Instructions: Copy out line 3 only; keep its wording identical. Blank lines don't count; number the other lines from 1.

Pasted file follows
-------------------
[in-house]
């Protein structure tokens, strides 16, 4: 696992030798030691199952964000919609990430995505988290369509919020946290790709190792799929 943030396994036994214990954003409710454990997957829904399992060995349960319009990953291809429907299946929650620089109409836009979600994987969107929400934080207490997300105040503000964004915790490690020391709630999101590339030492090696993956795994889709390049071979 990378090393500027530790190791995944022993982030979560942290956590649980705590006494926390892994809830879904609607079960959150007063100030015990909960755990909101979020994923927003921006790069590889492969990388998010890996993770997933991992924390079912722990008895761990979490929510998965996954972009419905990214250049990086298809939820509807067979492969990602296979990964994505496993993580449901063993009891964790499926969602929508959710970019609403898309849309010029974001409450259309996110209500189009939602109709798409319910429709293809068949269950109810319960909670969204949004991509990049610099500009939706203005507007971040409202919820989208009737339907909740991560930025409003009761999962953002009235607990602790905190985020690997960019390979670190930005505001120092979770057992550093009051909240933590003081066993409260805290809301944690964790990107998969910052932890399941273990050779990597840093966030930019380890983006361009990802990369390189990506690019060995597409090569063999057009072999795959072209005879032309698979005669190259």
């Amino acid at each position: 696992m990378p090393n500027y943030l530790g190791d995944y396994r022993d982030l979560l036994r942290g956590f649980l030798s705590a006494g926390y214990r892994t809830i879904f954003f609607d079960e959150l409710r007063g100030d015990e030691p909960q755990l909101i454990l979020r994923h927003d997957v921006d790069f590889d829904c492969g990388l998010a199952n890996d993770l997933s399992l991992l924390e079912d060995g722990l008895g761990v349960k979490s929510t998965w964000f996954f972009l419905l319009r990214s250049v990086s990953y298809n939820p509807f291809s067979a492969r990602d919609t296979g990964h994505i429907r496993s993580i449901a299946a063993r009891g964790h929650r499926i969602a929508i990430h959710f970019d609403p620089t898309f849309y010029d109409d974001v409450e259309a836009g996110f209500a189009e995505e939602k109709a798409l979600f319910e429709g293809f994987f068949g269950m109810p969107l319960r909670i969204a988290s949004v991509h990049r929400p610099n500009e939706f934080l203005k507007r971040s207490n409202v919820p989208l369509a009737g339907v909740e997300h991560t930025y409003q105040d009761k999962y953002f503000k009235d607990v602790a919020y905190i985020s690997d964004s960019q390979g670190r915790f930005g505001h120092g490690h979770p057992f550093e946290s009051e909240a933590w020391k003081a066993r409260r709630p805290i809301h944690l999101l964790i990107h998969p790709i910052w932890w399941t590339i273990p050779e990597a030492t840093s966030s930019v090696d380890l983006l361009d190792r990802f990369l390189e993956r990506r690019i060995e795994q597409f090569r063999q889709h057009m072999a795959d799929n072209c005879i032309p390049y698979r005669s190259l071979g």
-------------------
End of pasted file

């Amino acid at each position: 696992m990378p090393n500027y943030l530790g190791d995944y396994r022993d982030l979560l036994r942290g956590f649980l030798s705590a006494g926390y214990r892994t809830i879904f954003f609607d079960e959150l409710r007063g100030d015990e030691p909960q755990l909101i454990l979020r994923h927003d997957v921006d790069f590889d829904c492969g990388l998010a199952n890996d993770l997933s399992l991992l924390e079912d060995g722990l008895g761990v349960k979490s929510t998965w964000f996954f972009l419905l319009r990214s250049v990086s990953y298809n939820p509807f291809s067979a492969r990602d919609t296979g990964h994505i429907r496993s993580i449901a299946a063993r009891g964790h929650r499926i969602a929508i990430h959710f970019d609403p620089t898309f849309y010029d109409d974001v409450e259309a836009g996110f209500a189009e995505e939602k109709a798409l979600f319910e429709g293809f994987f068949g269950m109810p969107l319960r909670i969204a988290s949004v991509h990049r929400p610099n500009e939706f934080l203005k507007r971040s207490n409202v919820p989208l369509a009737g339907v909740e997300h991560t930025y409003q105040d009761k999962y953002f503000k009235d607990v602790a919020y905190i985020s690997d964004s960019q390979g670190r915790f930005g505001h120092g490690h979770p057992f550093e946290s009051e909240a933590w020391k003081a066993r409260r709630p805290i809301h944690l999101l964790i990107h998969p790709i910052w932890w399941t590339i273990p050779e990597a030492t840093s966030s930019v090696d380890l983006l361009d190792r990802f990369l390189e993956r990506r690019i060995e795994q597409f090569r063999q889709h057009m072999a795959d799929n072209c005879i032309p390049y698979r005669s190259l071979g």